5.2 Cursor Variables Variables exist to customize the appearence of the cursor (pointer image) when positioned within twm windows and when executing certain commands. The cursor may be taken from one of the predefined cursors in the cursor font or may be a custom cursor created from bitmap files. The following list specifies the cursors that can be customized and where/when the cursor is displayed. • • • • • • • • • • •

Frame Title Icon IconMgr Move Resize Menu Button Wait Select Destroy

the window frame in the title bar in icons in an icon manager during window movement during a window resize operation in a pop up menu in a title bar or icon manager button when twm is busy when twm is waiting for the user to select a window for an operation when a window needs to be chosen to be destroyed

Copyright (c) 1989, Solbourne Computer Inc.


6 Icons Icons are a concept supported by most window managers. An icon is simply a postage stamp sized window that is displayed instead of a larger client window. When a window is temporarily not needed, the user may choose to turn it into an icon thereby saving screen real estate. twm supports icons in two ways, traditional icons and through the use of an Icon Manager.

6.1 Traditional Icons A traditional icon is typically a small window containing two distinct areas: an image area and a text area. The image area usually contains a small graphical representation of the client while the text area contains textual data that describes the client. A traditional icon can also have just a text area with no image area. Below are examples of traditional icons.

The two icons on the left illustrate icons with both an image area and a text area. The icon on the right is textual only. Variables are available that allow customization of the appearence of icons. These variables allow the user to specify foreground, background, and border colors for the icons. You can also provide a list of bitmap files to use as the icon images. Icons in twm are active. An active icon is one that enables you to position the pointer on top of the icon, type keys on the keyboard, and have those keystrokes directed to the client. This assumes of course that the keyboard focus has not been explicitly set to a certain client.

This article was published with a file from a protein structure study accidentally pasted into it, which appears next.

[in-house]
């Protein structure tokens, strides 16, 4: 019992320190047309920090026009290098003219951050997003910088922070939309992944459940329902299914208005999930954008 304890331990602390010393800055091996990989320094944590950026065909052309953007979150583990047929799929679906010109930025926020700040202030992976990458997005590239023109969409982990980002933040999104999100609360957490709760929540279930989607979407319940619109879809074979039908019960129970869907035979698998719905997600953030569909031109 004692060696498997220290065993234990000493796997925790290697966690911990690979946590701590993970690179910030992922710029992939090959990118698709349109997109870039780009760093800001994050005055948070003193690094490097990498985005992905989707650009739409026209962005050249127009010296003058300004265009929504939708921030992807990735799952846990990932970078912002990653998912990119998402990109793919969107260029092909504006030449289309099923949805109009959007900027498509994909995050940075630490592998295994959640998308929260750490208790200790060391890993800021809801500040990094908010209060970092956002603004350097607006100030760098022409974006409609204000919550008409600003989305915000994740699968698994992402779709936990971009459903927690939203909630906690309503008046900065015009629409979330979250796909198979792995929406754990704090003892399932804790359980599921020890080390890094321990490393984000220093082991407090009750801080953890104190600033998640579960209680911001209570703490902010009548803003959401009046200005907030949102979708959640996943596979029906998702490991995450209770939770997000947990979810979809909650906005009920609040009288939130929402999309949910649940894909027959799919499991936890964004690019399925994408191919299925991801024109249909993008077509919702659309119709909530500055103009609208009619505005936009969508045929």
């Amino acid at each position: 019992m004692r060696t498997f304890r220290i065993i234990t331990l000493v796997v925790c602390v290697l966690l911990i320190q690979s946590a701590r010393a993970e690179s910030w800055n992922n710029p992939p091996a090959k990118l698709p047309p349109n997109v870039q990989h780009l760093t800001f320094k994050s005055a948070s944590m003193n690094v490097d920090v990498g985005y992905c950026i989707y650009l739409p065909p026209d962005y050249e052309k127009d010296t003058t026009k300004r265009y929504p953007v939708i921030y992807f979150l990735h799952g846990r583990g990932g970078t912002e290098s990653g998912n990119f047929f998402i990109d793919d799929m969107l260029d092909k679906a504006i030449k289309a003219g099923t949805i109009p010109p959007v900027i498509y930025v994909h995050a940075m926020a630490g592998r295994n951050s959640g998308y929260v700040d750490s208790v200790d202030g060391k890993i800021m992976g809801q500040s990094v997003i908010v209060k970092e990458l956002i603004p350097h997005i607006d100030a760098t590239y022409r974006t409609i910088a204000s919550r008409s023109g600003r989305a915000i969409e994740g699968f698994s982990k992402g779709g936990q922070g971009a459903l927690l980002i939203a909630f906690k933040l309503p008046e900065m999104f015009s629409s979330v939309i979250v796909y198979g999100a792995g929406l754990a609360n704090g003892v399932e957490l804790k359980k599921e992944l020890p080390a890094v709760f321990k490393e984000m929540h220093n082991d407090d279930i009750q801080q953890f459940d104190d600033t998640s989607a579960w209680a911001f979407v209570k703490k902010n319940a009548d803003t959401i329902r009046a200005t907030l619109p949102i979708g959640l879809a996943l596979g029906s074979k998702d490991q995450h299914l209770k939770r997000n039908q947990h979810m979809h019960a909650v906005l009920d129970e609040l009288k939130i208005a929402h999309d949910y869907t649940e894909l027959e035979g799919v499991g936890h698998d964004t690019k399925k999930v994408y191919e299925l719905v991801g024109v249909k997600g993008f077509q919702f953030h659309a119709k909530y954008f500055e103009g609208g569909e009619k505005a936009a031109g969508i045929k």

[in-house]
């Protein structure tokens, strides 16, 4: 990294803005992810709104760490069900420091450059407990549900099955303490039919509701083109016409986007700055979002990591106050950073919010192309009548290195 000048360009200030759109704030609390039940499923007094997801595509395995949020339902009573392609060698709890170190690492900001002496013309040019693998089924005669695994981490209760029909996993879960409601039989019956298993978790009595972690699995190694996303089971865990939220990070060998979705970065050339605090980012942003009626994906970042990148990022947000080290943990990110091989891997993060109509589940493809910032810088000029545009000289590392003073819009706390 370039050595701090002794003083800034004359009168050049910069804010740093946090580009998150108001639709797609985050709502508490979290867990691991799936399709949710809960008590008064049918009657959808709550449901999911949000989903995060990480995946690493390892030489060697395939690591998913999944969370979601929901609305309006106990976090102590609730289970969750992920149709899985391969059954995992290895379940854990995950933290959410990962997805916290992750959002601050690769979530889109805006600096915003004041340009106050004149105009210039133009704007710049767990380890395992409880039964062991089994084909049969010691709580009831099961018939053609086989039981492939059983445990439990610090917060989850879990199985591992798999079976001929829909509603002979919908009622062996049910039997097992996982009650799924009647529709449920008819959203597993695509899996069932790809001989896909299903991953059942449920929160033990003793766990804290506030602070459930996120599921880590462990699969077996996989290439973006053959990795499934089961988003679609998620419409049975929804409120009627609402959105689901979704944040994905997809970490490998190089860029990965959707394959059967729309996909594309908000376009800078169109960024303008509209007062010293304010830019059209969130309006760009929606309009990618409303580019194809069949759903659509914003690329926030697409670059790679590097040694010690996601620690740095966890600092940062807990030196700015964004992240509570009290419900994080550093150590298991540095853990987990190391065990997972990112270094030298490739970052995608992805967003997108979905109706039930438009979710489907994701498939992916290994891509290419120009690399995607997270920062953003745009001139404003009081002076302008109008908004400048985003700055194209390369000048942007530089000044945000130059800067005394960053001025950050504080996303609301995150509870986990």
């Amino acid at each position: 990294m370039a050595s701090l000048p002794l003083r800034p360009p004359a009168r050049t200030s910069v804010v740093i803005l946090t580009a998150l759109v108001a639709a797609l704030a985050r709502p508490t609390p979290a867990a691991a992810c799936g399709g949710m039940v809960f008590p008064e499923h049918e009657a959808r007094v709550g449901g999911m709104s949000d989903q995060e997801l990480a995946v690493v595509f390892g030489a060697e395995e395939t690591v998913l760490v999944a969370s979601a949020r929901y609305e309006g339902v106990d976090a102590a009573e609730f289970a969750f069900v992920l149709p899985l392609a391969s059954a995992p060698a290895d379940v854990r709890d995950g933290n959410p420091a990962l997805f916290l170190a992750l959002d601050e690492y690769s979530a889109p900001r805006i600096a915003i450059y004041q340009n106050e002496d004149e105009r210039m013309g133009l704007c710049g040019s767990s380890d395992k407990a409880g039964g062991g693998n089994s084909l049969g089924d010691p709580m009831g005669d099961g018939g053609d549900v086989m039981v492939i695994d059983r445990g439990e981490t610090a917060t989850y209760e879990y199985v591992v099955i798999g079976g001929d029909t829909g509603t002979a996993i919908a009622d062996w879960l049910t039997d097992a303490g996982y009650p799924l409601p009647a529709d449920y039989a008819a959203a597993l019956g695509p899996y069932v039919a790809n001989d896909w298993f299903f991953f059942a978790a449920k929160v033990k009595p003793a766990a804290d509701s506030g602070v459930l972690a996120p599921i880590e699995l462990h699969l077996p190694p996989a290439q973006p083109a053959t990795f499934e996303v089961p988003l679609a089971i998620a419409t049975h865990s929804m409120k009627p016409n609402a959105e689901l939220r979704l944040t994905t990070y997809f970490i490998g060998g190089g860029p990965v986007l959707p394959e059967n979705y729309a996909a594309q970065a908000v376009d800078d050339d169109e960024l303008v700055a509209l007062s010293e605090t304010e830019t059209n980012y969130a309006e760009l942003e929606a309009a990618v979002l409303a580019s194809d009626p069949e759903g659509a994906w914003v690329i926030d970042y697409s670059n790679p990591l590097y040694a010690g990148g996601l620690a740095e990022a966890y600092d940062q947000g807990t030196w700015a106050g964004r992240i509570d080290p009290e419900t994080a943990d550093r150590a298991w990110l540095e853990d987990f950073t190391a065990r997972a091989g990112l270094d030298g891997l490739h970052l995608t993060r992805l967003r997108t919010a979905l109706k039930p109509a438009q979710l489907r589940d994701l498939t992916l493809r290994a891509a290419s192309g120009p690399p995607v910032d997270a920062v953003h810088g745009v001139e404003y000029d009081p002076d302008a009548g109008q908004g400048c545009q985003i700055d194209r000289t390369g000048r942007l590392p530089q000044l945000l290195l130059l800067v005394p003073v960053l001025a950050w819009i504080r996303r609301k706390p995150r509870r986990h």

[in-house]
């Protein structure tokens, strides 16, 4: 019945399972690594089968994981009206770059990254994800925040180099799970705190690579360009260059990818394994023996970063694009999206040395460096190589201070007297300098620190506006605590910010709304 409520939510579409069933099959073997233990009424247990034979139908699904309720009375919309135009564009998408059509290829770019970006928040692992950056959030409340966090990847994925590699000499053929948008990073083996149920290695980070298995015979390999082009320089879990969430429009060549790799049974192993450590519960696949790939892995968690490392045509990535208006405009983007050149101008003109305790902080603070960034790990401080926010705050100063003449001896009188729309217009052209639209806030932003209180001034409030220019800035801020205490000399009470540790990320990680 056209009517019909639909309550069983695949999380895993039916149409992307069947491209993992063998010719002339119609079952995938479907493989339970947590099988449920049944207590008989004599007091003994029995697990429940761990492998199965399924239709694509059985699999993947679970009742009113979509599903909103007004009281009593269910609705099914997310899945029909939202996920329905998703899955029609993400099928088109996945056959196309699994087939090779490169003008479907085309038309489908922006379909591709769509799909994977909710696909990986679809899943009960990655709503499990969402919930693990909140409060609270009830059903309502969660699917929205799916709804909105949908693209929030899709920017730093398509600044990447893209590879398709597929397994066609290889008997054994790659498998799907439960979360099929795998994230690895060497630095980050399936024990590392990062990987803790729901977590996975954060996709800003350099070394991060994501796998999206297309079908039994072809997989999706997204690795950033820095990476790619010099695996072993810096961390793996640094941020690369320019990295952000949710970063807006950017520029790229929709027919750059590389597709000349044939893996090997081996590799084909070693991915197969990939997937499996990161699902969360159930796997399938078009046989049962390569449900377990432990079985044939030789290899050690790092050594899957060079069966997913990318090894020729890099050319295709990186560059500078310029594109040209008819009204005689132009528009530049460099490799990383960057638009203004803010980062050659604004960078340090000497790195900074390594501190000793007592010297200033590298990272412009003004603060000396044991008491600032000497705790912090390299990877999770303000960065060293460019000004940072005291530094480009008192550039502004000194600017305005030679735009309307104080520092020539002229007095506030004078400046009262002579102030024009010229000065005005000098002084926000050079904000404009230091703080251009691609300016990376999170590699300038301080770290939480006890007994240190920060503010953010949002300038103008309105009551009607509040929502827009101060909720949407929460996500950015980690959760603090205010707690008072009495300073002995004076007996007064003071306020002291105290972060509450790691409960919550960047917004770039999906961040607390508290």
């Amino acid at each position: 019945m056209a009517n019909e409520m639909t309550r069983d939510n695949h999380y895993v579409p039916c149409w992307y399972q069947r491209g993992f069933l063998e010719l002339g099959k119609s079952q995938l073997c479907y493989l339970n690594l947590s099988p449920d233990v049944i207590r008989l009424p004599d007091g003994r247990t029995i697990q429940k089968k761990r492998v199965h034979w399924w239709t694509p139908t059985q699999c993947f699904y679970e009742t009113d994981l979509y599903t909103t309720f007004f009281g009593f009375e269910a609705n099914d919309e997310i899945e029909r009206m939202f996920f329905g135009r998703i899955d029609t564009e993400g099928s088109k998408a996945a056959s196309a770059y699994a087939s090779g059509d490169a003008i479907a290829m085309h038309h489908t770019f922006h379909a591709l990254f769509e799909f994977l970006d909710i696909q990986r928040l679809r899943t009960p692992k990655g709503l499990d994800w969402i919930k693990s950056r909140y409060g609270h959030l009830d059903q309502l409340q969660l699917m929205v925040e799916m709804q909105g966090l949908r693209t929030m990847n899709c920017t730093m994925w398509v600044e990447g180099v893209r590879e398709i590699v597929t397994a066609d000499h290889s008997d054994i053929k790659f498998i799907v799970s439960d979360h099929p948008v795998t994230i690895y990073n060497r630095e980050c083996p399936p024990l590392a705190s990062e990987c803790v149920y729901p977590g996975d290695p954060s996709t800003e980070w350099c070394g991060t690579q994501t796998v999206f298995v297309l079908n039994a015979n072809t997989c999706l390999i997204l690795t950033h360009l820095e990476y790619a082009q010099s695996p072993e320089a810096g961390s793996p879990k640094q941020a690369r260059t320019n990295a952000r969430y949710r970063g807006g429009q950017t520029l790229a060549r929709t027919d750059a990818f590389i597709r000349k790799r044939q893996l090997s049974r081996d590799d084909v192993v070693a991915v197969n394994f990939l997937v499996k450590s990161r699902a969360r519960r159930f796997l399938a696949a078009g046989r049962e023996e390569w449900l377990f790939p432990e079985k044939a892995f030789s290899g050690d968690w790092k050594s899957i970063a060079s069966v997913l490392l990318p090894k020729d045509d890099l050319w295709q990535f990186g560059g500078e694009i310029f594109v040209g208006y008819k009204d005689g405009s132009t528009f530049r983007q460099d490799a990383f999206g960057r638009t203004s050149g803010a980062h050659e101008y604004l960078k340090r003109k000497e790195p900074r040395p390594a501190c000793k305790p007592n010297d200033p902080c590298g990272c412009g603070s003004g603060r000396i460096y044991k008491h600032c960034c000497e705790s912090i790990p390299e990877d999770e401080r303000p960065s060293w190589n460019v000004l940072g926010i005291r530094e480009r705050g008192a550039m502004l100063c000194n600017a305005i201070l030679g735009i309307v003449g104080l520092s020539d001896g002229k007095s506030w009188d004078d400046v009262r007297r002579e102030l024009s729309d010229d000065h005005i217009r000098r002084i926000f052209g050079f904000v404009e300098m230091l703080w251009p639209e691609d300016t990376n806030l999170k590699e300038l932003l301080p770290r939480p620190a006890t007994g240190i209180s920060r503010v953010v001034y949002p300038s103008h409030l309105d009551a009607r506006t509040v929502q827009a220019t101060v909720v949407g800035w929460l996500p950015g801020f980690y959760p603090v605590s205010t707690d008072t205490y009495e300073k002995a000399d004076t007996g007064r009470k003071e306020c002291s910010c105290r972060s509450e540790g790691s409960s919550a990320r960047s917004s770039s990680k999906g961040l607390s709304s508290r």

6.2 Icon Managers In addition to traditional icons, twm introduces a new concept called an Icon Manager. An icon manager is simply a window where placeholders for clients are created and always displayed. An icon manager can be used in conjunction with traditional icons or in place of traditional icons. Icon managers have clear advantages over traditional icons. These advantages include the following: â&#x20AC;˘ Group icon icons together â&#x20AC;˘ Typically take up less screen real estate than traditional icons â&#x20AC;˘ Allow an almost mouse-free environment to be created About the only disadvantage to using an icon manager is that there is not a user definable image area in an icon manager entry. The following illustration is how a typical icon manager may appear:

Copyright (c) 1989, Solbourne Computer Inc.